Thursday, 19 February 2015

Because of Winn-Dixie by Kate DiCamillo

Because of Winn-Dixie is such a well-known, highly awarded book that there is nothing new to reasonably add to the reviews already out there loving this heart-warming tale of friendship.

However I once listened to a podcast with DiCamillo talking about writing for children. She was asked about the sad themes that run through many of stories.
I loved her reply.

It was quite a long time ago, so I'm paraphrasing. But she said it's okay for authors to write about the sad things and the bad things that can happen in the life of a child, but that writers for children are duty-bound to finish with hope.

Something about that idea really struck a chord with me and I now use it as my litmus test for all children's books (as well as noticing how often it also features in my favourite adult literature).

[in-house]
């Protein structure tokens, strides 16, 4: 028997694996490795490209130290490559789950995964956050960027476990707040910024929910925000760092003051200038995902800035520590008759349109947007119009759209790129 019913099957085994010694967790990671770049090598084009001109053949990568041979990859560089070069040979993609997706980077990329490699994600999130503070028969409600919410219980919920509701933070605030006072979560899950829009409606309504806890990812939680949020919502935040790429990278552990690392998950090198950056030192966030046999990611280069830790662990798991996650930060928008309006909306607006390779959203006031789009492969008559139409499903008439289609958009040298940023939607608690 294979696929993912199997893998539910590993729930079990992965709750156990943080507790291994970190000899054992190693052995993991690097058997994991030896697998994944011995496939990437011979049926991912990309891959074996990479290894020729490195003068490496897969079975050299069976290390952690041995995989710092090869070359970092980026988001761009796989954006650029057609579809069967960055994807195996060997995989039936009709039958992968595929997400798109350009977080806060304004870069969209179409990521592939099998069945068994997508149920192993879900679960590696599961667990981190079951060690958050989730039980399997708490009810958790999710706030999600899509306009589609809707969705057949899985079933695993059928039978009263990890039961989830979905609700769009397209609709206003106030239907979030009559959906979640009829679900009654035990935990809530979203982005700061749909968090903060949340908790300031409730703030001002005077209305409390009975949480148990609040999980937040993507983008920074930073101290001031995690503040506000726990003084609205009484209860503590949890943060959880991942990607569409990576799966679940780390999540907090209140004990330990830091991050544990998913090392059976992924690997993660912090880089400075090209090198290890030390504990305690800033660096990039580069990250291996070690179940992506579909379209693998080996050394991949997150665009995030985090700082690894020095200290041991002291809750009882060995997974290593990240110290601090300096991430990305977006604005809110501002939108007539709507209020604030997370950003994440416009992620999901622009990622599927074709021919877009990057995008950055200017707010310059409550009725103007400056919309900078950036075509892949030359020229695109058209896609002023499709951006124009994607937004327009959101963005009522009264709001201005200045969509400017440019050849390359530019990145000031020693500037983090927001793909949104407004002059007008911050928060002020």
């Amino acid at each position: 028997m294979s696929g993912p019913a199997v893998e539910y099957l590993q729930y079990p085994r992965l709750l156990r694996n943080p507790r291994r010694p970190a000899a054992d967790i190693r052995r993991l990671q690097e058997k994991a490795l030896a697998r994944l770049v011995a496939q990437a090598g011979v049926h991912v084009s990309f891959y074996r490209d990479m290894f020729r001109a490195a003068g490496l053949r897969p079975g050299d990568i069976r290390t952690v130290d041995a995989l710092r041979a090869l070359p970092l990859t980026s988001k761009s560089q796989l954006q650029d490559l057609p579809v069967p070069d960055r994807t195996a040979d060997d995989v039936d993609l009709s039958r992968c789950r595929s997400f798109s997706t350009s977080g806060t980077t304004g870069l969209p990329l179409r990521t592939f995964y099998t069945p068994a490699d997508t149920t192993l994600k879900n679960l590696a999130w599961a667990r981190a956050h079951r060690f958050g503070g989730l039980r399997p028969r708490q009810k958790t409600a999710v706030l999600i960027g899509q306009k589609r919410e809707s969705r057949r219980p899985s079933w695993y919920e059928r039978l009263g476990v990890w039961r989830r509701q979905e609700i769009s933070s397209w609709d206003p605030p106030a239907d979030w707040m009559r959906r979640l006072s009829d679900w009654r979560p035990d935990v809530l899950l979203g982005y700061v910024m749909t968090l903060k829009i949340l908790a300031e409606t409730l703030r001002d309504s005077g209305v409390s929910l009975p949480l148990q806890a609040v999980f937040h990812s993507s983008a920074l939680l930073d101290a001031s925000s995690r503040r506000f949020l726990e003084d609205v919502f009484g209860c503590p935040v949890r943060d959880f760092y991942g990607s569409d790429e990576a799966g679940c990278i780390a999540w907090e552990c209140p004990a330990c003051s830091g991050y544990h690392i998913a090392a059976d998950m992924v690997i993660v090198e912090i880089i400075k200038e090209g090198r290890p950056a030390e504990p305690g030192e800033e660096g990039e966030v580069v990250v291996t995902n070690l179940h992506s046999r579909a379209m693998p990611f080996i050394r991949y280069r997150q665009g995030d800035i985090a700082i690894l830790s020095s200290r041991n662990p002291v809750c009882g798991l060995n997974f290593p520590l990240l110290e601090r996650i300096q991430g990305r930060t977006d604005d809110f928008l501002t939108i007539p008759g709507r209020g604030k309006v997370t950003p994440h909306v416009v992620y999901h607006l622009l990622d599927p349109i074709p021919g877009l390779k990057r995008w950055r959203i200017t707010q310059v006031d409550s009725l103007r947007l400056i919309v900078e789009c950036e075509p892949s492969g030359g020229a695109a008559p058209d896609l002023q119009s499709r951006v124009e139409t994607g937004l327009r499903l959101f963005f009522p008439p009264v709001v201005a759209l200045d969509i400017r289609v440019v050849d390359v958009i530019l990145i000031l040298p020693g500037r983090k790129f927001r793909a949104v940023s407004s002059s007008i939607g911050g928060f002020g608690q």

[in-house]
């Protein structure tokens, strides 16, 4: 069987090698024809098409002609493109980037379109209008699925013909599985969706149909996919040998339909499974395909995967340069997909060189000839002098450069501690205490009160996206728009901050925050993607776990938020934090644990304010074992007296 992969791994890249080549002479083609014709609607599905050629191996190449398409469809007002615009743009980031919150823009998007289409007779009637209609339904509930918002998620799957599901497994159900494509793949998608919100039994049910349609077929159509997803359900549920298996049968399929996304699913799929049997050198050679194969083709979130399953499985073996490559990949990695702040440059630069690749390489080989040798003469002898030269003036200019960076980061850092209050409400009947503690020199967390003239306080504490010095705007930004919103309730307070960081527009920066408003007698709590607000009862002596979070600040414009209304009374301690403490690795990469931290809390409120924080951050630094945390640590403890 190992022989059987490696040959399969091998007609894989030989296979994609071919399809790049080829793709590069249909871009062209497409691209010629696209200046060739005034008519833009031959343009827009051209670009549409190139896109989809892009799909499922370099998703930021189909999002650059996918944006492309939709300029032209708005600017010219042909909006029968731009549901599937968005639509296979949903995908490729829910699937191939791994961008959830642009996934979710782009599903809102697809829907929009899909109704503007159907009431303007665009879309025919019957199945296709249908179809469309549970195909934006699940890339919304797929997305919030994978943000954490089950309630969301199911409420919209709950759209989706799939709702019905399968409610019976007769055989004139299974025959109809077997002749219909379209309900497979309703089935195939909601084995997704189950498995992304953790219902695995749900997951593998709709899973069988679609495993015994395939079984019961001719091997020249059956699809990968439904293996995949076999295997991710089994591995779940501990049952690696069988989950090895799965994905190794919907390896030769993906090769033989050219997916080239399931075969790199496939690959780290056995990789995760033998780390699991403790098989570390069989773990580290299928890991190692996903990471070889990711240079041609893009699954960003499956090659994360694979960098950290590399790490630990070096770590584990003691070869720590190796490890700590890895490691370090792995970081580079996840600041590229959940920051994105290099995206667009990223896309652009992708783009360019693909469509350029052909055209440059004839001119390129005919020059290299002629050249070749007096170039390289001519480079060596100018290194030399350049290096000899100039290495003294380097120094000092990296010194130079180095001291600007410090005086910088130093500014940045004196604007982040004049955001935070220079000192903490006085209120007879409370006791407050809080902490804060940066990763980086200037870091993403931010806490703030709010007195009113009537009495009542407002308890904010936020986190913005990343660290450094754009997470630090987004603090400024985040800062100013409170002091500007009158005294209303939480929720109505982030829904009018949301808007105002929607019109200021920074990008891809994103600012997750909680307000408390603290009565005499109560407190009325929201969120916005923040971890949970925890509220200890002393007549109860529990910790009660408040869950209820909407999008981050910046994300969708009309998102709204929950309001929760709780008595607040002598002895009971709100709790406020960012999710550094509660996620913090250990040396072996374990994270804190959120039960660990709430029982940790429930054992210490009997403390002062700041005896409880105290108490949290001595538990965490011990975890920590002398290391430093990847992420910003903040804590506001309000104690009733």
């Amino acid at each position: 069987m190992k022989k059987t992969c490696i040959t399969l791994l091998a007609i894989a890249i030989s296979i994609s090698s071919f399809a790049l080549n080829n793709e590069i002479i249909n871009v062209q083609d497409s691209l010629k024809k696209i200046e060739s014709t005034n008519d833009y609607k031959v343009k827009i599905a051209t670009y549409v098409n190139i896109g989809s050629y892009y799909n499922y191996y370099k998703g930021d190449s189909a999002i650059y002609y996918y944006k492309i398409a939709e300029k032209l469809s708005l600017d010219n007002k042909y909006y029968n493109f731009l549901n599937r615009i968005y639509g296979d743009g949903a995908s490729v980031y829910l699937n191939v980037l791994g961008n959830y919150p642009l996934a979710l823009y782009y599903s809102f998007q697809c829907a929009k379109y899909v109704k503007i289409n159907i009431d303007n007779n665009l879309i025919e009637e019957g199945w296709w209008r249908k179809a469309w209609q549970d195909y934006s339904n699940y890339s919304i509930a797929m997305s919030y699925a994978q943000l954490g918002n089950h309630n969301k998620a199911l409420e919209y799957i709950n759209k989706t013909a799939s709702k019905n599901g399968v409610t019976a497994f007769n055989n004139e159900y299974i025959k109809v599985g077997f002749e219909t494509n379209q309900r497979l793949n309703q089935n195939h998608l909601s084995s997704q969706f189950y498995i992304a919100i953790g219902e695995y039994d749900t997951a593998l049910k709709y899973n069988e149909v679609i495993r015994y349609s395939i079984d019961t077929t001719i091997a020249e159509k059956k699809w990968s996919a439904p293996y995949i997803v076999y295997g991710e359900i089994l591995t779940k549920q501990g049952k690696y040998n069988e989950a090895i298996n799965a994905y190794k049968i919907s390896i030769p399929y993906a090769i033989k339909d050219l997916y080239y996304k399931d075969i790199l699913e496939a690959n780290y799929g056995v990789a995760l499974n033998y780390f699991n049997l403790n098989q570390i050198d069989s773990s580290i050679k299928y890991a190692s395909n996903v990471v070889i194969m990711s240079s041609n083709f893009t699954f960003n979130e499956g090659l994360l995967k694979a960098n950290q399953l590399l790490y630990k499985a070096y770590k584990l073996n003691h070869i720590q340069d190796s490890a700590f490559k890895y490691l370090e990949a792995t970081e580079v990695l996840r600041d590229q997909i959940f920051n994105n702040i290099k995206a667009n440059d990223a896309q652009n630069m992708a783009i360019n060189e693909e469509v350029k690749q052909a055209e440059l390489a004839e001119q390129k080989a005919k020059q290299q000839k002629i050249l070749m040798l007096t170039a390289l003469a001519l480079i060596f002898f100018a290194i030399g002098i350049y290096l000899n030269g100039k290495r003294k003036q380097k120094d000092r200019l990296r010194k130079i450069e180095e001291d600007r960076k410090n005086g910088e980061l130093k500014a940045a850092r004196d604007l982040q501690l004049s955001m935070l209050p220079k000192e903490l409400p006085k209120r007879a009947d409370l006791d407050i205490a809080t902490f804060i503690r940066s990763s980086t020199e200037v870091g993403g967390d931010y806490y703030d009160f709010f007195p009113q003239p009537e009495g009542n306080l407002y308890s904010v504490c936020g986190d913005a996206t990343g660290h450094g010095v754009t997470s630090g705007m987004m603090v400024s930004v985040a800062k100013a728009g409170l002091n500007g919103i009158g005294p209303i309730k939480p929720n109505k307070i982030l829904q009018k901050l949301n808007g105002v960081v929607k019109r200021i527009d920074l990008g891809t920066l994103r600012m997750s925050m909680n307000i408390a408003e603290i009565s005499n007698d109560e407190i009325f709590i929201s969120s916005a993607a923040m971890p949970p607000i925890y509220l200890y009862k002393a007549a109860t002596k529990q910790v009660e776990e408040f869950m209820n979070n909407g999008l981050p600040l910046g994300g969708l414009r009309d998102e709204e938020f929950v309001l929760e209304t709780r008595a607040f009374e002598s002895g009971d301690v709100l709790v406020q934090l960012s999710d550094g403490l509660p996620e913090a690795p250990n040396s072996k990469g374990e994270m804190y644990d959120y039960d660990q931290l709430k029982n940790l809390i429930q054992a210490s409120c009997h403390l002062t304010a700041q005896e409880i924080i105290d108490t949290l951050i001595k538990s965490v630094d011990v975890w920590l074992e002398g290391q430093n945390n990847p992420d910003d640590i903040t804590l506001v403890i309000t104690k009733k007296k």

Because of Winn-Dixie not only finishes with hope, but is infused with hope (& resilience & friendship) throughout.

Which isn't to say there isn't sadness, loss & fear.

As our sad young protagonist Opal says "I lay there and thought how life was like a Litmus Lozenge, how the sweet and the sad were all mixed up together and how hard it was to separate them out."

Sweet and sad are simply a part of all our lives. The trick is learning how to live with it.

Books like DiCamillo's show us how.

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